Political Flavors

Thinking About Labels – “Secular” vs “Atheist”

Posted in Editorials on May 17th, 2013

Rebecca Goldstein’s talk “The Mattering Map: Religion, Humanism, and Moral Progress” gave me a lot to think about. She touched on “the gender issue,” microaggressions, and the idea of mattering. If you are at all interested in philosophy I recommend you check it out when it’s posted online.

What really caught my attention was when Goldstein described abrahamic monotheism as crediting God with creating both the physical world without and the moral world within.

What if you think it’s only the latter?

This is why I struggle with labels like atheist/theist/agnostic. Secular is a better word. It relegates religion to the private realm. As I have stated before, I truly believe that how we live, how we make decisions, what our values are – matter more than what our theology may be.

6 Responses to “Thinking About Labels – “Secular” vs “Atheist””

  1. DarkStar Says:

    I’ll be a mere ‘secularist’ when, In The Name Of And Justified By Religion people STOP:

    burning men and women to death as witches,
    beating gay people to death,
    pushing for legislation that would see gay people put to death,
    eschewing proper healthcare in favor of prayer and faith-healing,
    beating their children to death,
    flying planes into building,
    blowing themselves and others up,
    working to deny women or gay people rights,
    working to have the state violate women’s bodily autonomy,
    pushing their religious agenda into public schools or trying to take public funds to fund religious activities,
    justifying their wars.

    Or pushing for other types of violations of bodily autonomy or empowered and informed consent in the absence of prior aggression (and given due process of law).

    Not a moment before then.

    And if you need to see videos and news stories for all of these things just ask. For starters: http://cl.ly/I22Z/o

  2. Steve Bowen Says:

    I think I would rather live in a created universe than with Abrahamic morality.

  3. Elizabeth Says:

    Touché, Steve.

    The whole controversy about this conference is based on a conflict between atheists who think women are people and those who don’t. Perhaps the latter group is “aligned with Abrahamic morality?”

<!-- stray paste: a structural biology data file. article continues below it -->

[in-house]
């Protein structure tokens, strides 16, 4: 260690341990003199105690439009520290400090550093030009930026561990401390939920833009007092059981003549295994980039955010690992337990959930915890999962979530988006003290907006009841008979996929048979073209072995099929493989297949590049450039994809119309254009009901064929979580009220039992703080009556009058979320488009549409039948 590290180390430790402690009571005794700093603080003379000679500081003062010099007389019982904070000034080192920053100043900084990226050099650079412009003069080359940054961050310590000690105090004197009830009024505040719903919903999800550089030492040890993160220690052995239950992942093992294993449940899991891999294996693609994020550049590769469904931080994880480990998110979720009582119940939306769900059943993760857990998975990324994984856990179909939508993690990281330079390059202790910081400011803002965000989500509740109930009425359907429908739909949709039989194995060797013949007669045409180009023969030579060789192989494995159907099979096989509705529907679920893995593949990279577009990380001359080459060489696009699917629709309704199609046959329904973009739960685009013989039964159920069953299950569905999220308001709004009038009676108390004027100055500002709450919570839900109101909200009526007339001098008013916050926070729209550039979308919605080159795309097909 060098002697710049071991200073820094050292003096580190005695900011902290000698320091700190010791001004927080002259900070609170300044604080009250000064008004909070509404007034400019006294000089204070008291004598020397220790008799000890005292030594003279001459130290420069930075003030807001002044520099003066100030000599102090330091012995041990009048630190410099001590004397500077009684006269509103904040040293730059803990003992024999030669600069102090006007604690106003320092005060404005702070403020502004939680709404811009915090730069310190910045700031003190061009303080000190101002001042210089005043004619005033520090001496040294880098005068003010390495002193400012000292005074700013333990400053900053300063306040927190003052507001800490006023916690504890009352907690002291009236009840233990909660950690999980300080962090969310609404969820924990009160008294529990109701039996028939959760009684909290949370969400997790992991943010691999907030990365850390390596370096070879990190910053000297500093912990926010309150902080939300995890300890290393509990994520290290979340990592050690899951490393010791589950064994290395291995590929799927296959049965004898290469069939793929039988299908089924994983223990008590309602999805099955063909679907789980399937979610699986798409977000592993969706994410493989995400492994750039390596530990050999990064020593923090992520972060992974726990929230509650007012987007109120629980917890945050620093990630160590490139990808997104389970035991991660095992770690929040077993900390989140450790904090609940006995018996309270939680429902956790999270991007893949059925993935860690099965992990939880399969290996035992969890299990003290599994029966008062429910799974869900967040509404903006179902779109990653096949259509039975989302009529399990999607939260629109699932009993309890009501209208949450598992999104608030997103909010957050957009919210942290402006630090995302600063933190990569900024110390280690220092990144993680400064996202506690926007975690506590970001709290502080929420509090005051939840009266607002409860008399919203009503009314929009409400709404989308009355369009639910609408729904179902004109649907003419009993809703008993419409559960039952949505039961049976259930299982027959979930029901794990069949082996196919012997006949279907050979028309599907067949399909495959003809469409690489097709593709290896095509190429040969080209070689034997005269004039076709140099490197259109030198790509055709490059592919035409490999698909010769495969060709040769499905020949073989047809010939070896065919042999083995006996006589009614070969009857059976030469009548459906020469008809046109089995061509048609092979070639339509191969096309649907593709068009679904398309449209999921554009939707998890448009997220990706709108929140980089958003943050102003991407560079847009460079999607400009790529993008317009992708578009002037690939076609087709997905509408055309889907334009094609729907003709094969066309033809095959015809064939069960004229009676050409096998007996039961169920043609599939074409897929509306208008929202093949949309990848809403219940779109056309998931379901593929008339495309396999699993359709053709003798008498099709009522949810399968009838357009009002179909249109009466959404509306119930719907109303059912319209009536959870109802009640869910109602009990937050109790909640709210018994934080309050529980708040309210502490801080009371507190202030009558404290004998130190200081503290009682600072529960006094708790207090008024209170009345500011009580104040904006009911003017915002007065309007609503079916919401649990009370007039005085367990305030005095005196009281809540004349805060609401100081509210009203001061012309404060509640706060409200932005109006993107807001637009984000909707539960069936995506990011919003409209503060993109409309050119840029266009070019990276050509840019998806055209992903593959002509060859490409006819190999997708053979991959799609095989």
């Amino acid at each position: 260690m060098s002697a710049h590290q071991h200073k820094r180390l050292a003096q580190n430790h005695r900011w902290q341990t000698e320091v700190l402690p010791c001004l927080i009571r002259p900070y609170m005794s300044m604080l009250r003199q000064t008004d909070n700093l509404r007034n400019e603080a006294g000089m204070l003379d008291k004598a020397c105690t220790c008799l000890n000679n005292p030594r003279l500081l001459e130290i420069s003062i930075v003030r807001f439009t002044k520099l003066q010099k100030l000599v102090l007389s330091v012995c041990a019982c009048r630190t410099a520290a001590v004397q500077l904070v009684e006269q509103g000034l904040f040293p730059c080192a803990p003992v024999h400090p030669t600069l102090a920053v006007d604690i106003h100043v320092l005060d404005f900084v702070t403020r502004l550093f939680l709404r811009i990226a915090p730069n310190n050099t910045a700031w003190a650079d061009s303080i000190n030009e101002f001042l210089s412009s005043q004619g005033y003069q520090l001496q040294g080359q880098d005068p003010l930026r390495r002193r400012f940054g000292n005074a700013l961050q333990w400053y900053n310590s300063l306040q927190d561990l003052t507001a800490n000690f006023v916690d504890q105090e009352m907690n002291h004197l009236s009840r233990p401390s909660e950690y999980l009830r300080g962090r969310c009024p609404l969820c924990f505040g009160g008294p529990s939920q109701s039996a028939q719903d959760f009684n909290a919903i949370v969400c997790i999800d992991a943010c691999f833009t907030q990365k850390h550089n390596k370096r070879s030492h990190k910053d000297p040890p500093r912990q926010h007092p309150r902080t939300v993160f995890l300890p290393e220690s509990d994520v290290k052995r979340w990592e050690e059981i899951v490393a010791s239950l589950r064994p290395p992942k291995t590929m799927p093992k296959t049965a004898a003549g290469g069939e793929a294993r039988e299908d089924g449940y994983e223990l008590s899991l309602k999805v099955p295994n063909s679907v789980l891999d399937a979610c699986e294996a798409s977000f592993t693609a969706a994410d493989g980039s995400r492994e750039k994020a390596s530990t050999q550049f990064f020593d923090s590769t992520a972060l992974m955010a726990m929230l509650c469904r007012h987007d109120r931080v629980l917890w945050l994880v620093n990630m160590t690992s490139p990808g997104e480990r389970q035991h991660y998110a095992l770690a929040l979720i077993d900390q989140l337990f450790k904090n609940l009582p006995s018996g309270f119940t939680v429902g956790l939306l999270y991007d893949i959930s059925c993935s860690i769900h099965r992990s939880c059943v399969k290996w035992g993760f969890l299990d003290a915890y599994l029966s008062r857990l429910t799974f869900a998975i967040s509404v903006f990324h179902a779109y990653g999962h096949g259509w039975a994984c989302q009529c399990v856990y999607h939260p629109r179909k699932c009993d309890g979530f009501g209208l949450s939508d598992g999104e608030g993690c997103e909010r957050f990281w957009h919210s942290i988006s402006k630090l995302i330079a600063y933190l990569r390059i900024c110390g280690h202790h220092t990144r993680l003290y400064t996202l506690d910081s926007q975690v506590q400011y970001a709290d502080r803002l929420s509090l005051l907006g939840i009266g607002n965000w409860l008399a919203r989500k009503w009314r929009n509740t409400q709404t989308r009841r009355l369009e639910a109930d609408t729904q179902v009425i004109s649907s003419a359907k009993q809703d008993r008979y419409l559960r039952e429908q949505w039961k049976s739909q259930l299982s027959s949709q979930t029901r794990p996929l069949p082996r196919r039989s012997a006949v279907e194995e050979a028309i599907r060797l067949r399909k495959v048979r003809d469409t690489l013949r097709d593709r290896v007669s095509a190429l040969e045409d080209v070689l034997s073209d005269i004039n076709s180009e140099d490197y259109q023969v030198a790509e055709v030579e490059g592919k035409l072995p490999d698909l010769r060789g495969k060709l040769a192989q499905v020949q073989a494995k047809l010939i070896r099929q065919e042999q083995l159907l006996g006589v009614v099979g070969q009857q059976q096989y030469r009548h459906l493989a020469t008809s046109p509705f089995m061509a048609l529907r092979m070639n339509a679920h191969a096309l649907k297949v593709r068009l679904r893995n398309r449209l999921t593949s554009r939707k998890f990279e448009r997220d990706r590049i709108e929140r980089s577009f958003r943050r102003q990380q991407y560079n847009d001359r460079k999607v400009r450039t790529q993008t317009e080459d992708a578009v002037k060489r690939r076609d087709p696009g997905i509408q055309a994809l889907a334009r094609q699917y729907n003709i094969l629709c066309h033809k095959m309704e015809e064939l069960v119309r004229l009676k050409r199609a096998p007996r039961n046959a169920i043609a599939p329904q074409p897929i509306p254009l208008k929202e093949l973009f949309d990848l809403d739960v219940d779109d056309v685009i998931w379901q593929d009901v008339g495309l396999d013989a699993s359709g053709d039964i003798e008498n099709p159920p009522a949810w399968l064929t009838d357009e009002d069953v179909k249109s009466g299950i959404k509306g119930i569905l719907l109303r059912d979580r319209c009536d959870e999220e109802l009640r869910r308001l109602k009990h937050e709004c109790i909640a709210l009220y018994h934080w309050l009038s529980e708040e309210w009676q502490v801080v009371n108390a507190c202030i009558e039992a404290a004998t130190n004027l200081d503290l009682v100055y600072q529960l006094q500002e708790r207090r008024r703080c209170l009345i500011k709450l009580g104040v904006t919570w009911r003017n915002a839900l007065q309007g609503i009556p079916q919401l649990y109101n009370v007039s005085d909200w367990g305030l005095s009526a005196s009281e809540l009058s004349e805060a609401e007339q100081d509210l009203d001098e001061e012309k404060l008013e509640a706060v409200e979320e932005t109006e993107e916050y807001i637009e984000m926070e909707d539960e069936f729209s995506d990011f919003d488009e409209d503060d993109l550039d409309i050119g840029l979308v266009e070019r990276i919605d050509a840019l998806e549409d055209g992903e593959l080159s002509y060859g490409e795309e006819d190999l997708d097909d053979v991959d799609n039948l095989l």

Today I listened to Susan Jacoby argue passionately that people who are “spiritual but not religious” should identify as atheists. Not sure I agree with that.

  4. Steve Bowen Says:

    “should” is a big word. I would expect that ‘spiritual not religious’ people would have more in common with atheist or humanist values than with mainstream theism. but, a label is only valid if it is owned by the person wearing it so if such a person wants to self identify as, for example, a catholic for other cultural reasons who am I to object?
    even so there are moral consequences implicit in the idea that right and wrong are defined outside of the human condition and should I be drawn into such a philosophical debate (heaven forbid) I would test rigorously the idea that a god given morality was consistent or useful.

  5. Elizabeth Says:

    It’s not that I think morality is “god given,” but rather, I think morality is subjective to some degree, and if I’m basing my world view on something other than empiricism, is that not “religious” in some way?

    I know atheists who don’t see an issue with this, but I still like other terms better.

  6. Steve Bowen Says:

    That morality is subjective (to some degree?) is a view I agree with (although Adam doesn’t as I understand him). But if you are not using some empirical measure to arrive at your own moral position, I’m not sure where else you are looking.You may have a gut instinct for what you think is right or wrong, but those are likely to be culturally or even genetically aquired. If you think that you are tapping into some platonic moral reality, then yes it is “religious in some way” but subjectivity is harder to maintain. You are attempting to chart a course from Moral Realism, via cognitivism to moral subjectivism which I think is a difficult ask.

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